“Everybody is identical in their secret unspoken belief that way deep down they are different from everyone else.”
– David Foster Wallace
Since I could remember I have felt different from everyone else in my life and in the world where I exist. One of my sisters insists that I “create my own reality”, which may be true, but she has inherited the fucked up genes that mess with our heads (though her diagnosis is different from my own) so I don’t know if her reality is valid or not. If her words are valid or not.
I have always felt like an outsider. During my teen years, I was convinced I was adopted and tortured my parents by trying to get them to admit this to be true (it wasn’t, of course). I never fit with one group or another. In high school I flitted between the different cliques – the popular crowd, the brains, the artists – but never stuck in one place. In college, I certainly did not belong, and spent most of my time locked in my dorm room to keep the others away. It was a very competitive, all-womens’ institution and I hated every moment I spent there. The only silver lining was the year I spent abroad – in Greece – which was the second place (besides the island) where I ever felt I belonged. That felt like home. But it only lasted for a year, and then I was back in a country I didn’t understand, surrounded by consumerism and the pressure of finding the right job or going to graduate school, because adulthood awaited.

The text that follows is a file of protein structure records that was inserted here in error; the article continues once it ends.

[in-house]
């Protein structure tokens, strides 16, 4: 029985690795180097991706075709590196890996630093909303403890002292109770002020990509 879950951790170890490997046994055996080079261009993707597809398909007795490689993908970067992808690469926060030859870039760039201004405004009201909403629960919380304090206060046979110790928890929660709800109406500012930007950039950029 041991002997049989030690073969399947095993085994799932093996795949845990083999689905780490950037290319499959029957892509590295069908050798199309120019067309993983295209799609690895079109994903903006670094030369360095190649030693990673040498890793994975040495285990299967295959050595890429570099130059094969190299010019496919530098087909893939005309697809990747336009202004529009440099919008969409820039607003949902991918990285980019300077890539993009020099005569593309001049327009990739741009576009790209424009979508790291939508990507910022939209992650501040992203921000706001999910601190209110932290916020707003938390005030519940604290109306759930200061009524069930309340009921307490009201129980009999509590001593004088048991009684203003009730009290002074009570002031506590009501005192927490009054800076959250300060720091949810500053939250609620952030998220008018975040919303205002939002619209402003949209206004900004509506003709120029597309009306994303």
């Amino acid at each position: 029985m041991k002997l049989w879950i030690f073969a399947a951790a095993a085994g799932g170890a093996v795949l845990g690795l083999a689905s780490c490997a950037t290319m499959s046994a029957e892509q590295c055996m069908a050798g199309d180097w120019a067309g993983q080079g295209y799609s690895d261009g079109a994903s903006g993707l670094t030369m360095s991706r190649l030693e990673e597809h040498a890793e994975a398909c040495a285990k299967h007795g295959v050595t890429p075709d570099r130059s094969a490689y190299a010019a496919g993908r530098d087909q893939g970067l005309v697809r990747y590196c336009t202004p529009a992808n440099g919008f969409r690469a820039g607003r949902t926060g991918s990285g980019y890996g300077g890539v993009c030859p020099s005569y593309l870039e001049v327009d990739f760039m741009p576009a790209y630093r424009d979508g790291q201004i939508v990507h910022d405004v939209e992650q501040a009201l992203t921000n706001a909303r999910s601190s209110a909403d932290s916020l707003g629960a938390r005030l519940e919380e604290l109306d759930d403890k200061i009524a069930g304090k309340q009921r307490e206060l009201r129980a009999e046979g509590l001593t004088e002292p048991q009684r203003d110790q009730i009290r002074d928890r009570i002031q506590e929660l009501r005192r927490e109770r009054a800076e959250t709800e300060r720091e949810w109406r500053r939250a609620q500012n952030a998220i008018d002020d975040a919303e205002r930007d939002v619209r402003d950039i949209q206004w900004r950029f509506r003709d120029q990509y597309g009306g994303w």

I rebelled. I moved far away to the dry desert of the southwest, with a girl I thought was my best friend, but she had changed during her senior year in college (we had been roommates in Greece and were both adventurous rebels, who lived everyday as if it were our last). When we got to the desert, the influences of her mother, her family, her upbringing in a wealthy suburb on the north shore of Chicago, her past as a debutante and sorority sister came to the fore, and I no longer knew who she was. I became despondent due to this, as I felt as if I had lost the one person who had been my partner-in-crime, who wanted adventure and to suck the marrow out of life. Instead, her mother came and decorated our apartment in Laura Ashley prints, she got an “adult” job in an art gallery whereas I floundered, attempting to become the artist I’d always dreamed of being. I soon learned that the art world is very political and depends on who likes you, who will become your “patron”, just as in the days of old.